Good luck unzipping that

ichi said,

AFAIK the MSOffice2007 implementation of OOXML is actually different from the proposed ISO candidate. The documentation doesn't describe the implementation of macros from previous binary formats, which are packed in binary blobs in MSOffice2007 documents.

Good luck unzipping that :happy:


And binary blobs that contain macros are useful to me as a programmer how? The extension is different, too; for instance, a regular Excel file that doesn't contain macros is *.xlsx. The macro-enabled Excel file is *.xlsm. How, exactly, is compiled VBA code supposed to be translated into .xml?

Regarding the spreadsheet formula issue, Excel has hundreds and hundreds of formulas, many of which perform extremely complicated calculations. The most telling quote in the article is:

ODF supporters have good reason to find fault with Microsoft's spreadsheet standard -- since ODF doesn't yet define spreadsheets.

ODF supporters don't even have a standard for spreadsheets and they are criticizing Microsoft's standard.

NateB1 said,
And binary blobs that contain macros are useful to me as a programmer how?

If you are a programmer trying to implement full OOXML compatibility in your office suit, they certainly don't help at all.

Regarding the spreadsheet formula issue, Excel has hundreds and hundreds of formulas, many of which perform extremely complicated calculations.

Good to know. What was your point again?

The most telling quote in the article is:

ODF supporters don't even have a standard for spreadsheets and they are criticizing Microsoft's standard.

ODF supporters didn't try to pass a broken spreadsheet implementation as standard. You could argue that ODF is incomplete in that aspect, but that's quite a bad excuse for the OOXML mess.

Diverging attention from OOXML flaws doesn't make it any more suitable to become an ISO standard.

ichi said,

If you are a programmer trying to implement full OOXML compatibility in your office suit, they certainly don't help at all.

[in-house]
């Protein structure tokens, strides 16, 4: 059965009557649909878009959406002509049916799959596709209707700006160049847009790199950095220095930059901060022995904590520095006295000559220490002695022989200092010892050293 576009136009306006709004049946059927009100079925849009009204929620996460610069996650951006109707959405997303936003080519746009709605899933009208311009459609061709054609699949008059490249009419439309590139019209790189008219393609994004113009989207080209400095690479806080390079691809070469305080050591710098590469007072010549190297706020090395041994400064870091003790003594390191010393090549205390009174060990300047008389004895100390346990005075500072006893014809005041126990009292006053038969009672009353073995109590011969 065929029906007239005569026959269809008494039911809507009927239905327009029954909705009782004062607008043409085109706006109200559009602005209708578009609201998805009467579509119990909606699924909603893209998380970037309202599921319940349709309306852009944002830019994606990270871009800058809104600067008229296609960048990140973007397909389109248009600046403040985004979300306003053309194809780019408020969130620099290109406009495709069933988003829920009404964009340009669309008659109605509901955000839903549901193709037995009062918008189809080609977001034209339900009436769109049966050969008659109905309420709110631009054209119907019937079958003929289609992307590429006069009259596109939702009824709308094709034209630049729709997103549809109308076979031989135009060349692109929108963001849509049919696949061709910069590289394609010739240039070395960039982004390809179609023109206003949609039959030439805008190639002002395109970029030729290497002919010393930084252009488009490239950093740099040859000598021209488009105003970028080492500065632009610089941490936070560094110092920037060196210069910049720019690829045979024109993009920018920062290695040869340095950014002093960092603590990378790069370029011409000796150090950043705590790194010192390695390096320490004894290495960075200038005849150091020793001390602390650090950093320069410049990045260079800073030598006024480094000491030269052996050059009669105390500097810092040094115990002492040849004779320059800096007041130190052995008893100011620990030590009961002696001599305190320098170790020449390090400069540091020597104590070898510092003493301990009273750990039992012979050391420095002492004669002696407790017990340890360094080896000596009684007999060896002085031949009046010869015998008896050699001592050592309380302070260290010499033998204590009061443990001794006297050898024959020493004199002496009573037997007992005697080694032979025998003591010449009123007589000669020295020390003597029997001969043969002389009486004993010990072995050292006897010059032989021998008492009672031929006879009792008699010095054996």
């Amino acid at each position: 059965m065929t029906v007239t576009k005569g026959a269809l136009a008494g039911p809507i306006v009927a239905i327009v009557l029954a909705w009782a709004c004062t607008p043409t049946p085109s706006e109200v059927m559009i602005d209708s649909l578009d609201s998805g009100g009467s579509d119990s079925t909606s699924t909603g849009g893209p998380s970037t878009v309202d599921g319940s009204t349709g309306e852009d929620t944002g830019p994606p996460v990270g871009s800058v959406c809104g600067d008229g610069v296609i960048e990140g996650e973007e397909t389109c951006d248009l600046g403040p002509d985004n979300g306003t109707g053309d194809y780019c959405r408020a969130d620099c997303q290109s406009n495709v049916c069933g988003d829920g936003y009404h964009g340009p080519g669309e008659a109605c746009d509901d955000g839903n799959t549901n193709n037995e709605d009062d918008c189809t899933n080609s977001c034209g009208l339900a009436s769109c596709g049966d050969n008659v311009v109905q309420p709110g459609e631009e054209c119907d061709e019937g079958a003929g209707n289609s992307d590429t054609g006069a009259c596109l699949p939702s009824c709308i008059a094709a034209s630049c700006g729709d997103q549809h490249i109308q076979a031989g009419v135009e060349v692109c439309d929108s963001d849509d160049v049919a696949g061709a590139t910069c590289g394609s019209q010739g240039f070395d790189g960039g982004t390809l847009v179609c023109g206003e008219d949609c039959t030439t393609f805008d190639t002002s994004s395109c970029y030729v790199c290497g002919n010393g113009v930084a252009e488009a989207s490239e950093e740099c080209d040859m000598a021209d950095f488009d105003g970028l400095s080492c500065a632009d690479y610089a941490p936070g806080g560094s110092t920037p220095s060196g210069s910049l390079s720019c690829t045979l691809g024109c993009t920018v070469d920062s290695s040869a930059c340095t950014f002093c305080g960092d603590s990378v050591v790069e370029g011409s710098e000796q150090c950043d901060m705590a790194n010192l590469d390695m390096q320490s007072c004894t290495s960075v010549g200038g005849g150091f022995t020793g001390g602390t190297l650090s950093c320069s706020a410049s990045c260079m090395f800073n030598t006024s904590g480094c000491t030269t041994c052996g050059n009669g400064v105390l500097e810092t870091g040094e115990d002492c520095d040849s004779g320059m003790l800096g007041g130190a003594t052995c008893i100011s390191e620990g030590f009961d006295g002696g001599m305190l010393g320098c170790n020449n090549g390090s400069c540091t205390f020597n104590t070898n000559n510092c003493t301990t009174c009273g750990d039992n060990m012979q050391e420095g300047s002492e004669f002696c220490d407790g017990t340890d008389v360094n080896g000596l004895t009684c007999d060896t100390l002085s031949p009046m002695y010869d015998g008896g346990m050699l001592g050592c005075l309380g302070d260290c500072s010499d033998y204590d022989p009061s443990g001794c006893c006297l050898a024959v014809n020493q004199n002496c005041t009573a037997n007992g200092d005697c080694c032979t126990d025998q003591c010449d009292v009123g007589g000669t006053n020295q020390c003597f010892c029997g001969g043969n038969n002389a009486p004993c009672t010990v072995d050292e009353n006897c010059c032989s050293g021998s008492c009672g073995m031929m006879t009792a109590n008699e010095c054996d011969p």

As a programmer, I am trying to read/write data to the Excel spreadsheet, like numbers, formulas, and charts. I suppose if I were to make an Excel competitor with macro support, then yes, it could be a problem.

Good to know. What was your point again?

My point is that implementing formulas in .xml can be an extremely complex process, especially if you are looking at it from a performance perspective.

ODF supporters didn't try to pass a broken spreadsheet implementation as standard. You could argue that ODF is incomplete in that aspect, but that's quite a bad excuse for the OOXML mess.

Diverging attention from OOXML flaws doesn't make it any more suitable to become an ISO standard.

I brought that up because ODF supporters have no ground to criticize Microsoft's standard as "broken" when they don't have a complete, working spec. I challenge the ODF supporters to create a spec that (1) supports as many formulas as Microsoft's including the complex analysis functions, (2) performs as fast if not faster than Microsoft's, and (3) is as flexible and as scalable as Microsoft's spec.

NateB1 said,
Microsoft reviewed the ODF standard and found that it would not fit their needs. ODF, according to the top-notch, paid Microsoft software engineers, did not contain the flexibility, nor was as elegant as Microsoft wanted.

I still don't see the problem-in fact, I prefer the OOXML spec from a programming and performance perspective.

Bypass all the FUD, and see the real reasons why Microsoft built the OOXML spec here: http://blogs.msdn.com/brian_jones/

looks l like MS hasnt yet paid off INCITS as they did this guy, albeit a higher amount.

PureLegend said,
Microsoft have never been ones for using free and open standards, for some reason. The Xbox 360 is a good example. They could have used SD cards like the PS3 and Wii, but they decide to spend more R&D money on proprietary memory units. It's insane.

Someone killed Steve Balmer.. It's a half Penguin/half Gnu mutant! and it's using his skin as a costume! or.. Balmer ran out of chairs?

http://www.microsoft.com/opensource/default.mspx - Read Microsoft and Mozilla, and check the news that's below this one, lmao

Here are some wikipedia entries for everyone:

http://en.wikipedia.org/wiki/Comparison_of...n_XML_licensing

Oops... the page about "Comparison of OpenDocument and Office Open XML formats." doesn't exist anymore...

Regarding the spreadsheet formula issue, Excel has hundreds and hundreds of formulas, many of which perform extremely complicated calculations. The most telling quote in the article is:

ODF supporters don't even have a standard for spreadsheets and they are criticizing Microsoft's standard.

Interesting, I'm in Solaris x86 right now, I'll load up StarOffice 8 Calc, click on save - ooh, look at that, "OpenDocument Spreadsheets" - for something that doesn't exist, it looks very real to me!

Mcrosoft were given the opportunity to participate in the process of standardising and addressing any short comings, they chose NOT to contribute anything to the development of the ODF standard - Microsoft only have themselves to blame for the 'unresolved issues'.